INCLINEΔDECLINE DAY 3 Brings Wild Noise Mayhem
Things got real on the third day of INCLINE∆DECLINE. About one-third of the festival’s acts were scheduled to perform for us–the outcasts, the weirdos, the freaks. In the early afternoon, I disregarded my hangover and followed the music notes to a backyard BBQ show, hosted by none other than Brian Schirks’ parents. I arrive just in time to see Zones start their set. The sounds they were laying down made us feel like we were on our own weird little island, swaying and smiling under a hot sun. The clouds made an appearance, so we all huddled under the tents (yes, there were tents!), veggie-burgers in hand, to see ANAMAI perform. Anna provided us with cosmic revelations under a cool Niagara mist–a soft, otherworldly experience that stood out from the festival’s almost constant onslaught of strange-punk madness. Petra Glynt can control nature and brought the sun back out from his hiding spot. By drawing upon the weight of the world’s sounds, her music unleashes cries from humanity’s pain and joy with over the top rhythms and melodies we must make sure not to lose.
The evening shows at Van Gogh’s were moved to the Jimmy Jazz. Look out everyone, we’re in for a ten-band lineup. I guess I spoke too soon when I said day two would be a gauntlet. Gasoline Gathers Hands Gathers Friends and Eschaton each brought their own moving sets of harsh-noise, drone, and ambiance to a quickly building crowd. Out on the patio, Not the Wind Not the Flag made music that skirted the lines between ethereal and wild abandon. We were speechless and smiling, aware we were witnessing moments that will stay with us a lifetime.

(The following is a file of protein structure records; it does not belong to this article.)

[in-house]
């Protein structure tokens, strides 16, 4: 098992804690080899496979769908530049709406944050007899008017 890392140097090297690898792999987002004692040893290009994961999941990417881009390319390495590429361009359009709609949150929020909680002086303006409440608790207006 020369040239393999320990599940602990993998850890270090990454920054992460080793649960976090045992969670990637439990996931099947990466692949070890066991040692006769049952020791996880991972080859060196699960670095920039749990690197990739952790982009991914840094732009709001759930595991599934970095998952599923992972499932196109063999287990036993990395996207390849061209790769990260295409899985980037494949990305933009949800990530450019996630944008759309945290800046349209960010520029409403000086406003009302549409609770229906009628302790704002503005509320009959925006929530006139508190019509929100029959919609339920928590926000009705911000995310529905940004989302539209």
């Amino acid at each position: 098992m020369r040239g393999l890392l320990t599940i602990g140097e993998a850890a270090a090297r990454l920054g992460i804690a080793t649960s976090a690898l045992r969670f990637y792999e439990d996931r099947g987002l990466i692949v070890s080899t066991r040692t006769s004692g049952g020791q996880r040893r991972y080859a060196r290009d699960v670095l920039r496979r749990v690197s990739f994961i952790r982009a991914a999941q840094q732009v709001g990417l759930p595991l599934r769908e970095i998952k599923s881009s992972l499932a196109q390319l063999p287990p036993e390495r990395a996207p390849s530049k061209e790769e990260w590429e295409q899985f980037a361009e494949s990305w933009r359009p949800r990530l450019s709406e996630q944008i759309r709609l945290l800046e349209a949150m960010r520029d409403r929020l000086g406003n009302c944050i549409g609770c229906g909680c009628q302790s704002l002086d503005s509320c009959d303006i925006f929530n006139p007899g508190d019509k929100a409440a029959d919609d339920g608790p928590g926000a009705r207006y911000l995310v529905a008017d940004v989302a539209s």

Back inside the Jazz, INCLINE∆DECLINE dream team STÜKA blasted industrial rhythms, harsh drones, and fuzzed out vocal chaos. Foam and Hangin’ Tough gave us our first doses of punk and hardcore for the night, while Greasy G got the crowd moving and shaking. Teen Tits Wild Wives are a Toronto super-group I have been wanting to see for a while. Sonic worlds collided as they bridged the gap between Constellation-esque post-rock and hardcore punk. We would have been speechless if we weren’t yelling for more.
While New Zebra Kid resonated our limbs and made us dance, Dilly Dally’s punk rock anthemage resonated the hidden and profound notes in our souls. HSY were one of the loudest things I have ever heard. According to my poorly taken notes, “The crowd is fucked it’s wild noise mayhem Anna is screaming pain the PA can’t handle we try to scream back but she’s stronger than us we all died.” When Toronto’s infamous weirdo noise-punk trio The Soupcans assaulted us with noise, sludge, and violence, I witnessed my friends transform into snarling werewolves. Moshing was not enough for Guelph–people were screaming and howling from the forgotten depths of their guts right back into the The Soups’ faces. If anyone walking by the Jazz happened to look through the window, they would swear a group exorcism was taking place. It is 3:00 AM and the crowd stumbles home, weary and spinning, ready to do it all again on Sunday.